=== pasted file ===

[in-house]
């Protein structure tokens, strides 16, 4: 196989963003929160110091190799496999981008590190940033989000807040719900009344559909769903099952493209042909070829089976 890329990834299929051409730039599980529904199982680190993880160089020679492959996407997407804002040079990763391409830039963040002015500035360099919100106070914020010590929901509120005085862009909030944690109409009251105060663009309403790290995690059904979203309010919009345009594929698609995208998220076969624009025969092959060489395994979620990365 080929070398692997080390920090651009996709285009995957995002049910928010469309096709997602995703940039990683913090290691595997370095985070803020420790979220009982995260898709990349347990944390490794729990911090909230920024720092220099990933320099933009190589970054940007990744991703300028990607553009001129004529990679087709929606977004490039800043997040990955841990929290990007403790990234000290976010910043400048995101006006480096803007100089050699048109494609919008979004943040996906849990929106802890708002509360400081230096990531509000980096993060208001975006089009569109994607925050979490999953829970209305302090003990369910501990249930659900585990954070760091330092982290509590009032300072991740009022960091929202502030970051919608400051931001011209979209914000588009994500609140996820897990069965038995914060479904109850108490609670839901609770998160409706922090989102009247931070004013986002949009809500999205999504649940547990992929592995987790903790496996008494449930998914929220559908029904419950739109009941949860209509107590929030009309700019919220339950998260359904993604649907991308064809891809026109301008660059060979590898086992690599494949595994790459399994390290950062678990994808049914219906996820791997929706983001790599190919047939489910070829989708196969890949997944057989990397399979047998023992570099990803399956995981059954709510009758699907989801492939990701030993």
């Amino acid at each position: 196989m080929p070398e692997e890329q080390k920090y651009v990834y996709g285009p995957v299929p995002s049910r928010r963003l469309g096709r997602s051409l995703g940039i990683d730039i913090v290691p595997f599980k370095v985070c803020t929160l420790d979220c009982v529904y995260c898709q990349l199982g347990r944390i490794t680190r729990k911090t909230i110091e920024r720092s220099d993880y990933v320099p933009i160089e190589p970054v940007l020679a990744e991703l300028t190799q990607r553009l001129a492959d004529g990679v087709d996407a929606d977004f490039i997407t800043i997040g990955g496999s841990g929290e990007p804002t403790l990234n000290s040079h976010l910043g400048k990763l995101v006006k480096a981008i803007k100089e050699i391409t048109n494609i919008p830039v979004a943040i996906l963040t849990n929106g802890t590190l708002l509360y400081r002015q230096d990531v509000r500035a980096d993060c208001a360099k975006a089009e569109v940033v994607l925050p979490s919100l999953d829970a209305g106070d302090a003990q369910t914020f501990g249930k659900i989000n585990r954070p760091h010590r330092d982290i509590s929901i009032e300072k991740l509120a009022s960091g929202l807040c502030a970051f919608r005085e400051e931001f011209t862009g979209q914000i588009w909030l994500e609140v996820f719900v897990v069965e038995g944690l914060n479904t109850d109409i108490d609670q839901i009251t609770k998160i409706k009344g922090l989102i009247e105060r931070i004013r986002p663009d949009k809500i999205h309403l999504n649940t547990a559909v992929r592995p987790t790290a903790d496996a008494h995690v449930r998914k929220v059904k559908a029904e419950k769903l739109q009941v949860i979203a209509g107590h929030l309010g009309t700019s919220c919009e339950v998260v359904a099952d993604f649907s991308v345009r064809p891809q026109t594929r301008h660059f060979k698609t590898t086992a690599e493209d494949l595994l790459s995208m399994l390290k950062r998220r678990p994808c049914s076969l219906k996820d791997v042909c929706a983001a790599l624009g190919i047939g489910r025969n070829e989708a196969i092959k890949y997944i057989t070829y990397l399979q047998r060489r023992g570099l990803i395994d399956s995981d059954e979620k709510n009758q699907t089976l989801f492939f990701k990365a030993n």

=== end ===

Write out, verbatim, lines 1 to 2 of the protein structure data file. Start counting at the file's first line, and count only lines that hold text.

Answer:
[in-house]
């Protein structure tokens, strides 16, 4: 196989963003929160110091190799496999981008590190940033989000807040719900009344559909769903099952493209042909070829089976 890329990834299929051409730039599980529904199982680190993880160089020679492959996407997407804002040079990763391409830039963040002015500035360099919100106070914020010590929901509120005085862009909030944690109409009251105060663009309403790290995690059904979203309010919009345009594929698609995208998220076969624009025969092959060489395994979620990365 080929070398692997080390920090651009996709285009995957995002049910928010469309096709997602995703940039990683913090290691595997370095985070803020420790979220009982995260898709990349347990944390490794729990911090909230920024720092220099990933320099933009190589970054940007990744991703300028990607553009001129004529990679087709929606977004490039800043997040990955841990929290990007403790990234000290976010910043400048995101006006480096803007100089050699048109494609919008979004943040996906849990929106802890708002509360400081230096990531509000980096993060208001975006089009569109994607925050979490999953829970209305302090003990369910501990249930659900585990954070760091330092982290509590009032300072991740009022960091929202502030970051919608400051931001011209979209914000588009994500609140996820897990069965038995914060479904109850108490609670839901609770998160409706922090989102009247931070004013986002949009809500999205999504649940547990992929592995987790903790496996008494449930998914929220559908029904419950739109009941949860209509107590929030009309700019919220339950998260359904993604649907991308064809891809026109301008660059060979590898086992690599494949595994790459399994390290950062678990994808049914219906996820791997929706983001790599190919047939489910070829989708196969890949997944057989990397399979047998023992570099990803399956995981059954709510009758699907989801492939990701030993």